Video footage taken from a plane shows an extensive logging operation on Saturna Island despite some dismay amongst Tsawout First Nation community members.
Some members of Tsawout First Nation are opposed to the logging operation, which has already clear-cut about 80 per cent of a 33,477 cubic metre-stretch of Douglas Treaty traditional hunting and fishing community land, according to Perry LaFortune, one of the individuals opposed to the logging.
Tsawout First Nation chief and council made the decision to contract a lumber company to cut down trees on the reserve. LaFortune said they have asked their chief and council for a concession of the remaining 20 per cent of land but said he is unsure as to whether or not they will concede.
“We want them to make some concessions and they say they can’t, they’re bound by contract,” he said.
The video was submitted to Black Press Media by Daniel Claxton, another individual opposed to the operation.
The Tsawout First Nation has 955 registered members, with more than half living on a small reserve near Central Saanich. Part of Saturna Island is reserve land where members can exercise their traditional practices of hunting, fishing and collecting medicinal plants.
“We’re pretty passionate about this because we have lost so much,” LaFortune said.
LaFortune said his grandfather had a campsite on the land since 1904 and that his family has been using it for hunting and gathering since.
He said many children are able to use the land to learn about their culture and traditional hunting and gathering as well.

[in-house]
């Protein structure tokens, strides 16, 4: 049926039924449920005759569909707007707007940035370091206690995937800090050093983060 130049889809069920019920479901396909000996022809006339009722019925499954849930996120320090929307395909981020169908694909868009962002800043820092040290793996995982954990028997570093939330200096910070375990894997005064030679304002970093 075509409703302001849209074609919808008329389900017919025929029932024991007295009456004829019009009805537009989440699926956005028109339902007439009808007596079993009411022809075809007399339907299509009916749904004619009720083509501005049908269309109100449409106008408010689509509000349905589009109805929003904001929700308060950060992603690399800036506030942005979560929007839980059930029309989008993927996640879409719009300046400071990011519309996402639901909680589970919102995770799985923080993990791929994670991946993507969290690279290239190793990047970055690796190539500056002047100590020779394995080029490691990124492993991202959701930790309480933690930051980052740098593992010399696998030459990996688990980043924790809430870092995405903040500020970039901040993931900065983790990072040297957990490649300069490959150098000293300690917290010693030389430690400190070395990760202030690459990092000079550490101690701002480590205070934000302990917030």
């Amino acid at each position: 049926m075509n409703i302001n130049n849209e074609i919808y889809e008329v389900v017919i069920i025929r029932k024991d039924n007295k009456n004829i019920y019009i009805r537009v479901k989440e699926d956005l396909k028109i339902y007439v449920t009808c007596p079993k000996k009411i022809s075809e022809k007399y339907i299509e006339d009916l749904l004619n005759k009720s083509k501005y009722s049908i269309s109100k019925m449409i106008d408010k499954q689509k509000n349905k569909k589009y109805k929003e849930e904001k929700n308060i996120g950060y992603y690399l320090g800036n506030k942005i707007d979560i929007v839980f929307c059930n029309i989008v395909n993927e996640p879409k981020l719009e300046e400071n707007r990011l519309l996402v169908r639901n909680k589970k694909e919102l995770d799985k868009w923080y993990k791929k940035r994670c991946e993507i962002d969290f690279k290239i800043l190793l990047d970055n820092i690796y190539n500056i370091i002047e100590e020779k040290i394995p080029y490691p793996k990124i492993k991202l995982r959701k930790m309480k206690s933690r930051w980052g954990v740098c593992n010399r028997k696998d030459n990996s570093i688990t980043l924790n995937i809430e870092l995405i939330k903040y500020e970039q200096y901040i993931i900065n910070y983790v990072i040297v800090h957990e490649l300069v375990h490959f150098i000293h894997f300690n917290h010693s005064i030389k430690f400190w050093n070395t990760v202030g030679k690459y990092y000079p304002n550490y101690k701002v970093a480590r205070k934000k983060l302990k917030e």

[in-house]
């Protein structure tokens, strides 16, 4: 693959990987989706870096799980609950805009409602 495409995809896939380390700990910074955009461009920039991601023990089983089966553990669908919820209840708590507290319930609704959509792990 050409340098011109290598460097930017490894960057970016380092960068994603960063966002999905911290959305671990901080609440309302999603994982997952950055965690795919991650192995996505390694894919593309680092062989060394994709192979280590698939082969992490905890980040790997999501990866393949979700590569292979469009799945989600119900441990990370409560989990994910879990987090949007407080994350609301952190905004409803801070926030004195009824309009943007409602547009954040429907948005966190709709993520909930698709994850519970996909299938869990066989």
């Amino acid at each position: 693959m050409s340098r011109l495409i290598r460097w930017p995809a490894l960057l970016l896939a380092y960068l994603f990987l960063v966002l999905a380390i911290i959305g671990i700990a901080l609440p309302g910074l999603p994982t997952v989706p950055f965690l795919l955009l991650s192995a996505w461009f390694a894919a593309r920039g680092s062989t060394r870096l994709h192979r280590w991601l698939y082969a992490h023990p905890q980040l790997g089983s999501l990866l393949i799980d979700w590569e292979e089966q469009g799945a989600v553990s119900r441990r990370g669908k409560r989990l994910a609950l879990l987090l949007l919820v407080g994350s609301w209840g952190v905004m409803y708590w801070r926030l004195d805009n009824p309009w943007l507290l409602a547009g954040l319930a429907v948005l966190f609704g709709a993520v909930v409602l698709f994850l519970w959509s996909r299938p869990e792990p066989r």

“I know because I drove the bus with those kids on it,” LaFortune said.
Mavis Underwood, a councillor from the Tsawout First Nation visited Saturna Island to talk to the community members who are opposed to the logging operation. Underwood acknowledges that poor communication about the operation has led to dismay amongst some community members. However, she said the Tsawout First Nation is land-rich and revenue poor as well as under financial pressure as the band seeks to build a new longhouse.
She said the land, in her view, can be better used.
“We want reforestation and regrowth, with the planting of medicinal plants,” Underwood said. “We want a presence and place on our land.”
However, LaFortune said that the trees and plants on the land will be very difficult to replace in the wake of the logging operation.
“They said they were going to replace anything and everything that is logged over,” La Fortune said. “They need a canopy in order for these things to grow. How are they going to do that with no canopy?”
La Fortune noted that those in opposition to the operation are trying to do what is best for the band.
“The council has taken it and run with it and think that it’s in our best interest,” La Fortune said. “It’s not.”